Harvard Review has reunited more than 200 poets to pay homage to ex-president Barack Obama with Renga for Obama, a celebratory collection curated and edited by lauded contemporary writer Major Jackson.
Despite being at the center of a current FBI investigation for collusion with Russia, and having the lowest approval ratings in modern history at the 100 day mark, Trump has repeatedly tried to smear the image of his predecessor.
Trump has gone public with bogus allegations, going as far as claiming that Obama wiretapped him during the election -allegation that both the FBI and the NSA have deemed as false– and blaming the former president for the release of 122 prisoners from GItmo, detainees that were in reality released during the Bush administration,
Despite Trump’s attempts to put the previous presidency under a negative light, a panel of Historians inquired by C-SPAN this past February ranked Obama as the 12th best US president of all time.
Recognizing an administration that got the US out of the great depression of 2008, Harvard Review has decided to publish this collection of collaborative poetry.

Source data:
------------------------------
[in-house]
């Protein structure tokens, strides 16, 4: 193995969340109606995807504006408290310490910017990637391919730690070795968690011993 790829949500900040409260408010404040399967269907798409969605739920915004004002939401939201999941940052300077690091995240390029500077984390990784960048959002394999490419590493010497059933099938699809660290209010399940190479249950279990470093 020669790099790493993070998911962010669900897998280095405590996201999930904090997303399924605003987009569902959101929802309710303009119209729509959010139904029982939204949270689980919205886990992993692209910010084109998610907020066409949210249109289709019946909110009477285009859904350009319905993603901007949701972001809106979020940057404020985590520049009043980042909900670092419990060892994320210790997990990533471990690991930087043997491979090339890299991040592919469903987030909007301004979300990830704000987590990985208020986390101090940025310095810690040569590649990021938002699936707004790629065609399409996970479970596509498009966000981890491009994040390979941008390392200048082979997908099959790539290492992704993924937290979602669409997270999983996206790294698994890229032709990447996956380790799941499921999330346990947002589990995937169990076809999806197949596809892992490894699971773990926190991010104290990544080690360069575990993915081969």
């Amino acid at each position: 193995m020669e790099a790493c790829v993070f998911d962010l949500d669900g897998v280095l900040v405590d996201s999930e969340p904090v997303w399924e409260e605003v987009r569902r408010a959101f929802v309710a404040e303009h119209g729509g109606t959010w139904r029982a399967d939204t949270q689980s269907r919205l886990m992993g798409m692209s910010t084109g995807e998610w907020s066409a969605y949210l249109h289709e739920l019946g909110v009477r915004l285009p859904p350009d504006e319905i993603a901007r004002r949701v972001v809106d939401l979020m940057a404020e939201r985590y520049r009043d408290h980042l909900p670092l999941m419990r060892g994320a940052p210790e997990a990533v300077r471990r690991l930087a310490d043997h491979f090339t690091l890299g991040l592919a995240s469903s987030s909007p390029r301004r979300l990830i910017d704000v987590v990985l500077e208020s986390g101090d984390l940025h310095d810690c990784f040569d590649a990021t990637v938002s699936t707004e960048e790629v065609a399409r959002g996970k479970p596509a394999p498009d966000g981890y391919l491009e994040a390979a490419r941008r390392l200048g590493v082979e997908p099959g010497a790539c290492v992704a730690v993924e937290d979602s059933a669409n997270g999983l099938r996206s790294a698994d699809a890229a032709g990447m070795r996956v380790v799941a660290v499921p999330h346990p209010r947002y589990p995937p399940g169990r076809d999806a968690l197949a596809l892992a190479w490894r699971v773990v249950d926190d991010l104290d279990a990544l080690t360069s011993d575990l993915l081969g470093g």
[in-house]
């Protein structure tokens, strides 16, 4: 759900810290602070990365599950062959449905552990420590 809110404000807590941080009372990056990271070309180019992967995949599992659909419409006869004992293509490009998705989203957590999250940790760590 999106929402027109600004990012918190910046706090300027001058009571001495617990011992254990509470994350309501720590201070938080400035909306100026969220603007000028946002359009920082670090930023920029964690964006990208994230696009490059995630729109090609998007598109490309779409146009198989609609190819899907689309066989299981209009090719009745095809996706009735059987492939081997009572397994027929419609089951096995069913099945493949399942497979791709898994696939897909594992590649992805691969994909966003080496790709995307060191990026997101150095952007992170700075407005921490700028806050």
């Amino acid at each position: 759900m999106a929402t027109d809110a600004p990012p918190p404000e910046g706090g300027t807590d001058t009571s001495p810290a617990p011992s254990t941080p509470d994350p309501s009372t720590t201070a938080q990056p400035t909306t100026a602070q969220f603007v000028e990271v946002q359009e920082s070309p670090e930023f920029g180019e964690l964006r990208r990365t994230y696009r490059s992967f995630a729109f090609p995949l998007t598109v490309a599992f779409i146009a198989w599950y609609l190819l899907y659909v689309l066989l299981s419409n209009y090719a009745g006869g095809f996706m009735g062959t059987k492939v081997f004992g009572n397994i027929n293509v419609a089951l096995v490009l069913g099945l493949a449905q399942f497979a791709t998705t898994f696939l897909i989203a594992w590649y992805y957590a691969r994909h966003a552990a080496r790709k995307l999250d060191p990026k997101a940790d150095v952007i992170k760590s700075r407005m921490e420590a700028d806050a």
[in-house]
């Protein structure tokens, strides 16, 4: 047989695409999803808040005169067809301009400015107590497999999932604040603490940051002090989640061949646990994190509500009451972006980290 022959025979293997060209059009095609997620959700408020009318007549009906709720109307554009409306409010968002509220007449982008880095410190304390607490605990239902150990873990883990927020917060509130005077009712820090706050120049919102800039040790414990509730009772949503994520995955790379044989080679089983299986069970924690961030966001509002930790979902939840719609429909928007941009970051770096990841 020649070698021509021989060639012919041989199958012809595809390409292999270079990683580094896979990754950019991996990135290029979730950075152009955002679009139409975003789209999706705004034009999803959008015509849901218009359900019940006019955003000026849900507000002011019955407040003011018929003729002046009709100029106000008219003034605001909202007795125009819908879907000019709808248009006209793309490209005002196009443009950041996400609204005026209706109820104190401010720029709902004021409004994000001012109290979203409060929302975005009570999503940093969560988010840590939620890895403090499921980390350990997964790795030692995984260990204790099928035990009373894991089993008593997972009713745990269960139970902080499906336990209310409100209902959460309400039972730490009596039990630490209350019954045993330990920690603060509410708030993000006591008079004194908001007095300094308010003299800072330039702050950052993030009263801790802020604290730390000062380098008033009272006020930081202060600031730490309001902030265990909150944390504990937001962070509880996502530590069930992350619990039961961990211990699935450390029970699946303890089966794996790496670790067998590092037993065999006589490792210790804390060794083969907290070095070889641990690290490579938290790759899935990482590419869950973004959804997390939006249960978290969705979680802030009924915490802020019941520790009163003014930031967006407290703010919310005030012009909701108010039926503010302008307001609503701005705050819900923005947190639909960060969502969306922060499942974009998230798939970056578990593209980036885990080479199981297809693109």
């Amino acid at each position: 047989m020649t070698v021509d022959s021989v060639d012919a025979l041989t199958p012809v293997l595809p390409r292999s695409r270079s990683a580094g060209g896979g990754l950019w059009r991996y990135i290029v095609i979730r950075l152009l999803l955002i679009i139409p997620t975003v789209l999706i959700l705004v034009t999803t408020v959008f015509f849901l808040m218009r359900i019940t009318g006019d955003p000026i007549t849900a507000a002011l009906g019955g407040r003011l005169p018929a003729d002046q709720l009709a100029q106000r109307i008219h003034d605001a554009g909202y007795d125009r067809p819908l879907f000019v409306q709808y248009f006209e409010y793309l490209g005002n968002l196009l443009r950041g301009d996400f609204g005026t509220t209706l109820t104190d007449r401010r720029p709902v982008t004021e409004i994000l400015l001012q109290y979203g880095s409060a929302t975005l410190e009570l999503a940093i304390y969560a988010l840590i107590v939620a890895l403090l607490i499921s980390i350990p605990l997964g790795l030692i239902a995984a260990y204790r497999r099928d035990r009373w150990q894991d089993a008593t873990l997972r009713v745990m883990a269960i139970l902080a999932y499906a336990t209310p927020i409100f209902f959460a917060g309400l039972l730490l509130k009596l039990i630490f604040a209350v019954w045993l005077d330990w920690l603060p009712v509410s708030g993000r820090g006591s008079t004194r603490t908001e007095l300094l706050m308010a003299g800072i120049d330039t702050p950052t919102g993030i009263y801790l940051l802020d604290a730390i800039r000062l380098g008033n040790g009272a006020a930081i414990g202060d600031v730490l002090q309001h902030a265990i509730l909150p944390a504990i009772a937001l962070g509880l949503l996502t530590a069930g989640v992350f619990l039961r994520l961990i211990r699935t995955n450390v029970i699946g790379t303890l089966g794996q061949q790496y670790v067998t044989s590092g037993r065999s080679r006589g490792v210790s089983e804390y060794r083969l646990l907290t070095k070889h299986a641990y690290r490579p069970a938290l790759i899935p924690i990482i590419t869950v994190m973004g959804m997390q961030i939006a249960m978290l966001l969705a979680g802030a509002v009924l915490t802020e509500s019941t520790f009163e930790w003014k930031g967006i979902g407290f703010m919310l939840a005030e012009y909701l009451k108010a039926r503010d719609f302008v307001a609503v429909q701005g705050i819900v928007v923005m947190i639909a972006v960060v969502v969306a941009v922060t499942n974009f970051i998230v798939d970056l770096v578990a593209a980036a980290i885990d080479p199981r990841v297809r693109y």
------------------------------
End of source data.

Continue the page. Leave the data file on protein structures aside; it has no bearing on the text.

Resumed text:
The editors state on their official website, “We are embarking on a literary project of historic proportions, one that expresses the profound sense of gratitude we have for a modern political leader who is measured, thoughtful, humane, and literary-minded.
“While some of us have not agreed with every decision he has made over the past eight years, the exemplary way in which he has carried out his duty represents the very best of who we are—a nation bonded by a high regard for freedom and the arts as a carrier of our most treasured values.
“As one poet wrote, ‘I am so grateful for this opportunity to honor the best president to have served during my lifetime.'”
A renga is a style of Japanese poetry that consists of at least two stanzas. -a stanza being each grouped set of lines in a poem-. “Renga for Obama” was conceived based on the traditional Japanese creative process; poets would work in pairs composing a tan-renga or short renga of two stanzas.
The idea is that from January the 21st, each pair of poets will add a new tan-renga (or pair of stanzas) every day for a hundred days.
If you want to read more, you can head to the project’s official site and read the entire chain of poems for free.